2. With the IOT relay toggle switch set to “OFF”, plug in your external AC device. You’ll normally want to use the “Normally Off” outlets since these turn ON with M8 and OFF with M9, meanwhile the “Always On” outlet always provides continuous power and the “Normally On” outlet turns OFF with M8 and turns ON with M9.
  3. Safely toggle the power switch on your external device (router, vacuum, etc.) to be ON. They should show no sign of power at this point.
  4. Safely toggle the IOT relay switch to ‘RESET’. There should still be nothing occurring.
  5. Send again an M8 command in the g-code sender while your finger is on the red switch of the IOT relay in case something goes wrong. After sending the command your external devices should now power on.
  6. Power everything back off by sending M9.


With everything working correctly, we now need to make sure these M8 and M9 g-code commands exist within your job files to signal the IOT relay on at the start of a job and off at the end.

The easiest way to do this is to manually insert this code yourself. To do this, open your g-code in a text editor such as Notepad and:

  • Start a new line at the top and type in “M8”
  • Scroll to the last line of the code, start a new line and type in “M9”
  • Save the g-code file with a new name in case you need to go back later to check the original

Manual replacement can get old quick, so other methods exist to automate this process every time. Firstly, some CAM programs will allow you to ‘inject’ whatever g-code you’d like before and after (referred to as the “header” and “footer” of the g-code) the main code, for example Kiri:Moto or Fusion360. If you set up your CAM program to put M8 in the header and M9 in the footer then those commands will now always be there for any project you design and output into g-code.

Another option if you’re using gSender or CNCjs is to set up custom ‘Events’ that will run the M8 and M9 commands for you for any g-code file that you run:


In gSender there’s a specialized area for this that you’ll find in your settings called “Start/Stop G-code” where you can type in the M8 in the ‘Program Start’ box and M9 in the ‘Program Stop’ box. Ensure these are both enabled and then they’ll run anytime you run a g-code file in gSender.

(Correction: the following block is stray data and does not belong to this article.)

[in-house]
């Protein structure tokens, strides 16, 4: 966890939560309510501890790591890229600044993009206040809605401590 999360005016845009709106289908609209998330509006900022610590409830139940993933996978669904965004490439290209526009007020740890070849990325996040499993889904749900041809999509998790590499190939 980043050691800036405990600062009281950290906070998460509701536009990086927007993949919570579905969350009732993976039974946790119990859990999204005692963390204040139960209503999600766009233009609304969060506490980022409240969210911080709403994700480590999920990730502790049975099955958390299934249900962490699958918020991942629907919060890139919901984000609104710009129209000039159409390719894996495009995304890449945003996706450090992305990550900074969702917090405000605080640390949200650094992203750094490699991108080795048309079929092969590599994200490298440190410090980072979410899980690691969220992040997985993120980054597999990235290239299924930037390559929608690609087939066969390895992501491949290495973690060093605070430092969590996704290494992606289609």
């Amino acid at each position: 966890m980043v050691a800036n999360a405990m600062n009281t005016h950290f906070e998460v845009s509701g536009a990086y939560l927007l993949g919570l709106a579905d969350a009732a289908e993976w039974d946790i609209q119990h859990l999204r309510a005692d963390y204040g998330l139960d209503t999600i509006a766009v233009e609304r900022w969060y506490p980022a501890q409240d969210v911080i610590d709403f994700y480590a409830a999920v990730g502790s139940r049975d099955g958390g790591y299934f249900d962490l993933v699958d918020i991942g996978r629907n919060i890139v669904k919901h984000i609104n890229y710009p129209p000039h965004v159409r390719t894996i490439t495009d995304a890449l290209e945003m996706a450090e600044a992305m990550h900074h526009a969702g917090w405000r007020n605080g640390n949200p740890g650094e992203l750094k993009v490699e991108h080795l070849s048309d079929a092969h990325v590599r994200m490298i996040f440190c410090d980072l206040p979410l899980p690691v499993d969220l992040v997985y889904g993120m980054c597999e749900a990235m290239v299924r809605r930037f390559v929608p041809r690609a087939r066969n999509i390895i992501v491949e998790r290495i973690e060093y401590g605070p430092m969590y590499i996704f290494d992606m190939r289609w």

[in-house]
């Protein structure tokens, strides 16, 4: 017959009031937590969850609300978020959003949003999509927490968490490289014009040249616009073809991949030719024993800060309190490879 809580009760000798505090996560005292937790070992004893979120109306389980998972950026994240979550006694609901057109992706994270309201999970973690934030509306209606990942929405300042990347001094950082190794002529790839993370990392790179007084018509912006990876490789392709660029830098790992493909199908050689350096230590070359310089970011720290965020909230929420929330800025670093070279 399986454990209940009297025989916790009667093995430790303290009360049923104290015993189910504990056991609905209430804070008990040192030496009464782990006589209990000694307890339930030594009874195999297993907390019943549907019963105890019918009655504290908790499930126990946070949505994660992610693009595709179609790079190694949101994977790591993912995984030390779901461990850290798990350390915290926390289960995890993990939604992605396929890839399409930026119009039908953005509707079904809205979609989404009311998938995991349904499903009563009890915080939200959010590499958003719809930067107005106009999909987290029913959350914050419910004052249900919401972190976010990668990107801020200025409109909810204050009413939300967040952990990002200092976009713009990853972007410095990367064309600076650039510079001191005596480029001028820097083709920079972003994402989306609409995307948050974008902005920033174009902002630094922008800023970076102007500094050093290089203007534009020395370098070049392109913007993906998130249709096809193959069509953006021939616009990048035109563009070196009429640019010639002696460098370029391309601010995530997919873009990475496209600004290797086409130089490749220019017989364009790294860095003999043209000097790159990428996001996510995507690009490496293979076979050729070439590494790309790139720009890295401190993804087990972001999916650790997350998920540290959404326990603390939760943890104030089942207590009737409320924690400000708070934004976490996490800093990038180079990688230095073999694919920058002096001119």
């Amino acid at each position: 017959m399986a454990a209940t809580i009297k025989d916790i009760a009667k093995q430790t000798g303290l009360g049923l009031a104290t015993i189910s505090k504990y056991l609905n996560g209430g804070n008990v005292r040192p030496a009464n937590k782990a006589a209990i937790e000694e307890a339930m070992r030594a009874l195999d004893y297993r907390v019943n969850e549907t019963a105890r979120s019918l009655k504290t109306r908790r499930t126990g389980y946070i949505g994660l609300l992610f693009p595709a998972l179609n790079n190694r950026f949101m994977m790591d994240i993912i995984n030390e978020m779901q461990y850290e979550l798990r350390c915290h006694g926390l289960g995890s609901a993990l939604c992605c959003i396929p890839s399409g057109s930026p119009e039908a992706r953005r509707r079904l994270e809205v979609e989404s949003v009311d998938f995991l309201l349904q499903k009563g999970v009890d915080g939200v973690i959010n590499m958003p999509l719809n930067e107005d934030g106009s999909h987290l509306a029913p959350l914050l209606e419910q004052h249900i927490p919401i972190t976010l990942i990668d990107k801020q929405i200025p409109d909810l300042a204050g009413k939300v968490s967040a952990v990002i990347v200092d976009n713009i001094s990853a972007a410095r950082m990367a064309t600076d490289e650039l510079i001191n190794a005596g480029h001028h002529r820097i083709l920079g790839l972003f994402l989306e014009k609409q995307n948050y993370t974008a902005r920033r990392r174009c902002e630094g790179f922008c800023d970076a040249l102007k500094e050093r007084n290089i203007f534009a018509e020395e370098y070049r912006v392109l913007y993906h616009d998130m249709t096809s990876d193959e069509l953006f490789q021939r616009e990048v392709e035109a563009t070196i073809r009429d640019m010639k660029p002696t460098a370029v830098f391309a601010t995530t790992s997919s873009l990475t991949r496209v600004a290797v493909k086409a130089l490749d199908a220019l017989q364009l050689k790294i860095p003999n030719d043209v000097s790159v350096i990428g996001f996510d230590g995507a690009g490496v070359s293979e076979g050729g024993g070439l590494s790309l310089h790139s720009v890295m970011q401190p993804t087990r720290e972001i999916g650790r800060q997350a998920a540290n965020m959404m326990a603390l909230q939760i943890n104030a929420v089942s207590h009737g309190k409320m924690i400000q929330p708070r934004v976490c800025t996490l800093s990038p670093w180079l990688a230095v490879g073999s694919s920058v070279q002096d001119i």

You can read more about this feature here:


  1. Go to Settings (gears on the left) -> Events, and add a new event for the both commands
  2. Use events “G-code: Start” for the M8 command and “G-code: Stop” for M9

This will now ‘inject’ the M8 command at the start of any g-code file and an M9 at the end. It applies to every file you run unless you disable them.

With your relay hooked up, you’ve now got a pretty serious CNC setup! Go out and leverage this new-found power to make great things and remember to stay safe 🙂


We’ve occasionally heard of a situation where after the relay is wired up it can be enabled and disabled via the M8 and M9 commands but then when a file is run with M8 and M9 the program doesn’t run and the CNC just sits motionless. We’re still not fully certain on what the cause of this problem is but we’ve heard from LMers that increasing the gauge of wire going from the LongBoard to the relay, decreasing the distance between the LongBoard and the relay, and using a circuit breaker for the relay that’s separate from the LongMill itself are all options that have previously remedied the issue.